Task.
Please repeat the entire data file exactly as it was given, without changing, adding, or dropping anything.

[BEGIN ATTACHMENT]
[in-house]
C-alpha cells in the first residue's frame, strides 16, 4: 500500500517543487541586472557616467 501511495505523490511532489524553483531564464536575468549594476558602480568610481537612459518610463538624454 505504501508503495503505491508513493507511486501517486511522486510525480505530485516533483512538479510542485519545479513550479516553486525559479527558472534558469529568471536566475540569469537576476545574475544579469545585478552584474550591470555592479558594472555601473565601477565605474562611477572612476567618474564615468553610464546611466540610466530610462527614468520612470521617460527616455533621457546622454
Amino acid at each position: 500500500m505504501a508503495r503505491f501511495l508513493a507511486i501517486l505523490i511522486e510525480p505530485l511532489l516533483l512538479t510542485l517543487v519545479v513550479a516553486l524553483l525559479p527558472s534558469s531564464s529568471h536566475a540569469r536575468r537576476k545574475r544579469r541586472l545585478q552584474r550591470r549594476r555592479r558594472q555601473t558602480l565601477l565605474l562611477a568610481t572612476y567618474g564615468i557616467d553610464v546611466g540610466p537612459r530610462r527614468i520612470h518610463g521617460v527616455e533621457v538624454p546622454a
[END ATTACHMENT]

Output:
[in-house]
C-alpha cells in the first residue's frame, strides 16, 4: 500500500517543487541586472557616467 501511495505523490511532489524553483531564464536575468549594476558602480568610481537612459518610463538624454 505504501508503495503505491508513493507511486501517486511522486510525480505530485516533483512538479510542485519545479513550479516553486525559479527558472534558469529568471536566475540569469537576476545574475544579469545585478552584474550591470555592479558594472555601473565601477565605474562611477572612476567618474564615468553610464546611466540610466530610462527614468520612470521617460527616455533621457546622454
Amino acid at each position: 500500500m505504501a508503495r503505491f501511495l508513493a507511486i501517486l505523490i511522486e510525480p505530485l511532489l516533483l512538479t510542485l517543487v519545479v513550479a516553486l524553483l525559479p527558472s534558469s531564464s529568471h536566475a540569469r536575468r537576476k545574475r544579469r541586472l545585478q552584474r550591470r549594476r555592479r558594472q555601473t558602480l565601477l565605474l562611477a568610481t572612476y567618474g564615468i557616467d553610464v546611466g540610466p537612459r530610462r527614468i520612470h518610463g521617460v527616455e533621457v538624454p546622454a